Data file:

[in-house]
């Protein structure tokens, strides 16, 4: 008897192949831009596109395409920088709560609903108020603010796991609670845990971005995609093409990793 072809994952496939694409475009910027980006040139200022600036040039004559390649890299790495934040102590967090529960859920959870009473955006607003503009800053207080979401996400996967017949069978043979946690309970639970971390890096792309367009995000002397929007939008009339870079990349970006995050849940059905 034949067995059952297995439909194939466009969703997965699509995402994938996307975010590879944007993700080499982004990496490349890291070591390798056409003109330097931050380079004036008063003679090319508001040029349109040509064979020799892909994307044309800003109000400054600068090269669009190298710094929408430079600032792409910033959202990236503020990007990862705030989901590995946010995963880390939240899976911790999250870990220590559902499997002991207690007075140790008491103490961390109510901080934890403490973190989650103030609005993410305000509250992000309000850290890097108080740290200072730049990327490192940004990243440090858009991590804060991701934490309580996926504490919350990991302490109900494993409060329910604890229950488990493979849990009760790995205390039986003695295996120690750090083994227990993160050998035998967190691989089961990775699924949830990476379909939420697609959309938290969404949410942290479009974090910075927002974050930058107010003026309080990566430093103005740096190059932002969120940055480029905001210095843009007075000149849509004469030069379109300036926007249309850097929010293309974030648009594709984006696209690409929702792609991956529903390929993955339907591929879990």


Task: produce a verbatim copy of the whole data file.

[in-house]
């Protein structure tokens, strides 16, 4: 008897192949831009596109395409920088709560609903108020603010796991609670845990971005995609093409990793 072809994952496939694409475009910027980006040139200022600036040039004559390649890299790495934040102590967090529960859920959870009473955006607003503009800053207080979401996400996967017949069978043979946690309970639970971390890096792309367009995000002397929007939008009339870079990349970006995050849940059905 034949067995059952297995439909194939466009969703997965699509995402994938996307975010590879944007993700080499982004990496490349890291070591390798056409003109330097931050380079004036008063003679090319508001040029349109040509064979020799892909994307044309800003109000400054600068090269669009190298710094929408430079600032792409910033959202990236503020990007990862705030989901590995946010995963880390939240899976911790999250870990220590559902499997002991207690007075140790008491103490961390109510901080934890403490973190989650103030609005993410305000509250992000309000850290890097108080740290200072730049990327490192940004990243440090858009991590804060991701934490309580996926504490919350990991302490109900494993409060329910604890229950488990493979849990009760790995205390039986003695295996120690750090083994227990993160050998035998967190691989089961990775699924949830990476379909939420697609959309938290969404949410942290479009974090910075927002974050930058107010003026309080990566430093103005740096190059932002969120940055480029905001210095843009007075000149849509004469030069379109300036926007249309850097929010293309974030648009594709984006696209690409929702792609991956529903390929993955339907591929879990």